Publix Super Markets is adding plexiglass barriers at checkout counters, customers and pharmacies in an effort to prevent spread of the coronavirus.
Installation starts this weekend and should be completed at all stores in two weeks, spokeswoman Maria Brous wrote in an email.
Kroger Co., which competes with Publix in Atlanta and the Carolinas, had earlier announced it would place protection at cash registers.
Drive Promotes Gift Cards for Local Businesses
Two local organizations are organizing a drive to help Lakeland businesses by getting customers to buy gift cards to “buy now, spend later.”
“We hope this initiative will provide companies with much-needed revenue during this uncertain time,” reads a Facebook post from the Lakeland Chamber of Commerce and the Lakeland Downtown Development Authority. “The Gift Card Incentive Program is open to all Lakeland businesses.”
Interested businesses can register online.
Nineteen61 Adds Comfort Food, More
At Nineteen61 in downtown Lakeland, efforts to stay afloat in uncertain times for the restaurant industry include adding family-style comfort dishes to the menu, starting its own delivery service and selling toilet paper, WUSF News reports.
The menu now includes pasta dishes, mac and cheese, and other affordable family fare., and owner Marcos Fernandez is promoting regularly on social media.
Fernandez is worried about the future for restaurants, noting that some downtown spots have already closed. “As the days progress, if we can’t get some type of bailout,” he said, “it’s going to get chaotic.”
Veterinarians Switch to Curbside Pickup
Veterinarians and their staff should retrieve and return pets to their owners at their cars as part of the effort to avoid spread of the coronavirus, national vet organizations recommend.
One of the local veterinary offices doing so is My Pets Animal Hospital on Drane Field Road, Fox 13 News reports.
Staffers update owners via phone and payments are handled online.
“I think initially there was some concern that maybe we were being over the top but as things have progressed on a day to day basis, we felt like being at the forefront, taking these precautions will allow us to help as many pets as possible, as long as possible, while keeping our staff and clients safe,” said Dr. Donna McWilliams, the owner.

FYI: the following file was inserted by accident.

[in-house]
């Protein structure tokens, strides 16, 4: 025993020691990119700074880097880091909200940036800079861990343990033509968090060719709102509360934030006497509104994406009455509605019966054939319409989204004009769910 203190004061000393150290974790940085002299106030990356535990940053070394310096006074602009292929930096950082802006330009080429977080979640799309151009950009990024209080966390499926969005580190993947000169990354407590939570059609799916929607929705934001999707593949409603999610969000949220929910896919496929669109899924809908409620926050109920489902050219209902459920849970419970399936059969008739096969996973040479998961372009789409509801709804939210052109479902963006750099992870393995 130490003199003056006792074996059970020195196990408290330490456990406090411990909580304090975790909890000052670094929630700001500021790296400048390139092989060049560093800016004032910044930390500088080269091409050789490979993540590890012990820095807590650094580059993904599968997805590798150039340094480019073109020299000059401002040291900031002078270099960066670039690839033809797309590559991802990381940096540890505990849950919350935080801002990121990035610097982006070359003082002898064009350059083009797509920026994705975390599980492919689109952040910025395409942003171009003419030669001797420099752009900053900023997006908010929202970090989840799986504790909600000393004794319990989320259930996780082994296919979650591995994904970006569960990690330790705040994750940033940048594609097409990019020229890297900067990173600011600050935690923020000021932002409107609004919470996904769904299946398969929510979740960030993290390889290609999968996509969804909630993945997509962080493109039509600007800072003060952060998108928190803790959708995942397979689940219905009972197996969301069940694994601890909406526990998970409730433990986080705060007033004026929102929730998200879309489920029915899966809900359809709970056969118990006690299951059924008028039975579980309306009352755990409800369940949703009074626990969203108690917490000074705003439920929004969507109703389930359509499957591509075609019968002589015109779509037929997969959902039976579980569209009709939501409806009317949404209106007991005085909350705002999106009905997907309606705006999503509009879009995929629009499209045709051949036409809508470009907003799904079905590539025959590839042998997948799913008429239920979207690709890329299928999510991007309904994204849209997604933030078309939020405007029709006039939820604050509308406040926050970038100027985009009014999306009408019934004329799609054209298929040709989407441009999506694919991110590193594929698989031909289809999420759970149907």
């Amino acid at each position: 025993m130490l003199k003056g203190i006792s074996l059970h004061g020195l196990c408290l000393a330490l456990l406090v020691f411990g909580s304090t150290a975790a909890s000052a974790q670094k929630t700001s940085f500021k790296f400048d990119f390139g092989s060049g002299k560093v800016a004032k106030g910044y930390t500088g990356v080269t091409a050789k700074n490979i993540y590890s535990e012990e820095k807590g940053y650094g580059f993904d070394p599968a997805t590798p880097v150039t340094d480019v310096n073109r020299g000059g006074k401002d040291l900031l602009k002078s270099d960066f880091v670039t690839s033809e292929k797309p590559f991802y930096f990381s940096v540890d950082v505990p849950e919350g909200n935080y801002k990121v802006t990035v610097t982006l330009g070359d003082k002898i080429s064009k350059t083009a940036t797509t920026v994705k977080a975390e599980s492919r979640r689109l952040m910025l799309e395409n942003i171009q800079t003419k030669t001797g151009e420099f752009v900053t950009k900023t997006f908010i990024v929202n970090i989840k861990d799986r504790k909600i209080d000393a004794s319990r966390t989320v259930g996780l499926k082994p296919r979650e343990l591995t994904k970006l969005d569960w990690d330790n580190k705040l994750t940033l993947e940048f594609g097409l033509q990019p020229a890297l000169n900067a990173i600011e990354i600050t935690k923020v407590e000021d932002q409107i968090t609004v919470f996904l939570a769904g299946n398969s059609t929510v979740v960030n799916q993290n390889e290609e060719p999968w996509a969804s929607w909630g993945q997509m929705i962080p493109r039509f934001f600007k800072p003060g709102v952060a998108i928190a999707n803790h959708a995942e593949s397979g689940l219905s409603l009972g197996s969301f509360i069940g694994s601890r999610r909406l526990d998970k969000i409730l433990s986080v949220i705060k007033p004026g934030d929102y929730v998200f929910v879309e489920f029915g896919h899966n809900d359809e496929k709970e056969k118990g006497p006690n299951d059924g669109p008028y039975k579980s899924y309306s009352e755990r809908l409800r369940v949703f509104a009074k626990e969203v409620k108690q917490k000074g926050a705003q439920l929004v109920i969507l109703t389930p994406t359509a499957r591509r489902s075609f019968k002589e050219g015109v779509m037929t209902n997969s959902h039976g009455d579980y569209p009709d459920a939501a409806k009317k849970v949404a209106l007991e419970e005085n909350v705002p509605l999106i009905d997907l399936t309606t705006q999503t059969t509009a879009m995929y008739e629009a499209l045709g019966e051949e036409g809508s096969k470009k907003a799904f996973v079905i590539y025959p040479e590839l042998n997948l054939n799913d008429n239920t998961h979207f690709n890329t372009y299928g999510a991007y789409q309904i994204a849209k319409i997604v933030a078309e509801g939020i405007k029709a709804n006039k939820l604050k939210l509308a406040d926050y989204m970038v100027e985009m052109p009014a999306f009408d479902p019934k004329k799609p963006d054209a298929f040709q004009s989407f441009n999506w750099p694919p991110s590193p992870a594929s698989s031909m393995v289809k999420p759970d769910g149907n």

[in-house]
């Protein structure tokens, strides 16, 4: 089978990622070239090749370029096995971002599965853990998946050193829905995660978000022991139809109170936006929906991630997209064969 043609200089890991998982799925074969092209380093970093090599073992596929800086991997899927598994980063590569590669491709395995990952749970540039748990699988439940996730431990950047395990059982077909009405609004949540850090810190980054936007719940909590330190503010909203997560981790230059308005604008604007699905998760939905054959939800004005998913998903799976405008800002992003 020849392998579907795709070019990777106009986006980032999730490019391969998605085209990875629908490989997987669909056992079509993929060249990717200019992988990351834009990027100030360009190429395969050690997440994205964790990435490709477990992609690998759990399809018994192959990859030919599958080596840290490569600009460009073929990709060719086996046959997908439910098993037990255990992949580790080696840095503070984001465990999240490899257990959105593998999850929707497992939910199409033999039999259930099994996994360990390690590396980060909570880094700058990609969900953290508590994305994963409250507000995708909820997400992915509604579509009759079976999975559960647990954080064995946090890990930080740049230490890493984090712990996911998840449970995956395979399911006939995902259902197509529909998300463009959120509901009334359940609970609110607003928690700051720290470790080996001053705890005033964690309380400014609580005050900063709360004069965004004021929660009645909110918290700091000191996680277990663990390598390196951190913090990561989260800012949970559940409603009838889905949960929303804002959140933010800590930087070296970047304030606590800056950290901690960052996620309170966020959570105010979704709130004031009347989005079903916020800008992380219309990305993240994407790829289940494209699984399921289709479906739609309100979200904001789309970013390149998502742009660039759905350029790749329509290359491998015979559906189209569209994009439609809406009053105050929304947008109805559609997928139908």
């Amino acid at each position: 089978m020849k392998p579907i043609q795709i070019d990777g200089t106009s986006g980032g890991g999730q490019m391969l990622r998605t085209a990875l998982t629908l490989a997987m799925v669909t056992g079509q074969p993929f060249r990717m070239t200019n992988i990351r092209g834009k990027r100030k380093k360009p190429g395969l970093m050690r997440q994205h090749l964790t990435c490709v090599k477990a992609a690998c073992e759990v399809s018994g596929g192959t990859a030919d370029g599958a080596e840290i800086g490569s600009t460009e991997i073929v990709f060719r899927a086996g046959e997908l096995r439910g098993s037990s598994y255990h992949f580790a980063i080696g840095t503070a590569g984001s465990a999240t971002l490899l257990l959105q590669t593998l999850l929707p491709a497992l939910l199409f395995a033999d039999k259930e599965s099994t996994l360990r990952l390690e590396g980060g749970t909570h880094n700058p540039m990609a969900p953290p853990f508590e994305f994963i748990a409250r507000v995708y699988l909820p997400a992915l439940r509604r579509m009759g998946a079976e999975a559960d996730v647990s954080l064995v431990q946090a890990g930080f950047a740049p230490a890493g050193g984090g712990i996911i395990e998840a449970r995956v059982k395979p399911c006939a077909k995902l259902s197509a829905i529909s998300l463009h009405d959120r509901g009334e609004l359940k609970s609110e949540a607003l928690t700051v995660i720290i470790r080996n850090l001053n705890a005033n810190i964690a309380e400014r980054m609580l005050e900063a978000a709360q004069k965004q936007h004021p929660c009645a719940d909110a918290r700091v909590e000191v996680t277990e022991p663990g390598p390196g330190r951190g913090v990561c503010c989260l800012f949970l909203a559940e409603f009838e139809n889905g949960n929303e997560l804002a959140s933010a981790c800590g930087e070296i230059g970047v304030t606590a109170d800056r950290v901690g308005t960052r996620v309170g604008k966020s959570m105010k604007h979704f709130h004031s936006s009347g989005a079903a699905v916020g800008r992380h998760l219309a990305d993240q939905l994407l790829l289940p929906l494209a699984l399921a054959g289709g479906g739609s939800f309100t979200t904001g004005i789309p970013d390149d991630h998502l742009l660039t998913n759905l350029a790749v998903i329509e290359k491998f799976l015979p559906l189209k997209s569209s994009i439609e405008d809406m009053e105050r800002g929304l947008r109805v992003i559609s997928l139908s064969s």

Checking Out Recreation Options
Ledger reporters looked into how coronavirus-related closures are affecting people seeking recreation. Here’s what they found:
- Hiking/outdoors: Some nature lovers are frustrated that most local trails and nature reserves are closed. Others recognize that social distancing is hard at popular spots like Alligator Alley at Circle B Bar Reserve. And a few experienced hands are finding some environmental lands that are still open and offer solitude.
- Golf: While the city of Lakeland’s Cleveland Heights Golf Course is temporarily closed, many Polk County courses remain open under guidelines for social distancing, less handling of equipment and take-out-only dining.
- Tennis: Most public tennis courts in Polk County are closed for the time being.
- Boating/fishing: Some of Polk County’s public boat ramps remain open, including the one at Loyce Harpe Park in Lakeland. All city of Lakeland boat ramps are closed, as is the county’s Saddle Creek Park.
Coordinating Calls for Protective Equipment
Health care providers and the first responders are getting first priority in filling requests that Polk Emergency Management officials are getting for personal protective equipment.
The county agency received 200 requests as of Monday for masks, gloves, gowns and face shields, News Channel 8 reports.
Watson Clinic says its most critical need is N-95 masks, which filters particles. It has asked for and received donations of the masks from local construction companies.
“We have a critical shortage of the medical-grade masks and these are currently on back order,” said Dr. Steven Achinger, managing partner and chairman of the board. “We cannot obtain them. We have been using construction grade N-95 masks in order to fill in that gap.”
Watson Clinic Reducing Staffing
Watson Clinic has reduced hours for some employees and furloughed others, prompted by Gov. DeSantis’ order to curtail non-emergency elective surgeries.
Furloughed employees will get two weeks’ pay and then can start using paid time off, the clinic said in a news release.
The clinic “will continue to see patients at all their locations. All unnecessary, non-urgent or non-emergency procedures or surgeries will be placed on hold until further notice,” the news release said. “If you have questions regarding upcoming procedures contact your doctor’s office directly.”
The furloughs affect 275 of the clinic’s 1,700 support staff, a spokeswoman told The Ledger.
SPCA Seeking Foster Homes for Pets
Faced with the possibility of operating with reduced staff or maybe even closing to the public, Lakeland’s SPCA Florida is trying to reduce the number of pets onsite and looking for emergency foster homes. People who are interested can apply online.
SPCA plans to distribute cats to foster homes on Saturday and dogs on Sunday.
“There will be a drive-up system, so you will not need to get out of your car or enter the building,” SPCA said in an email. “We will have your foster pet ready, along with supplies. The arrangement will be discussed with you prior to Saturday, so you will know what to expect.”
SPCA is still open for adoptions but is limiting the number of people who can be in the facility at one time. They advise checking their website for updates before coming.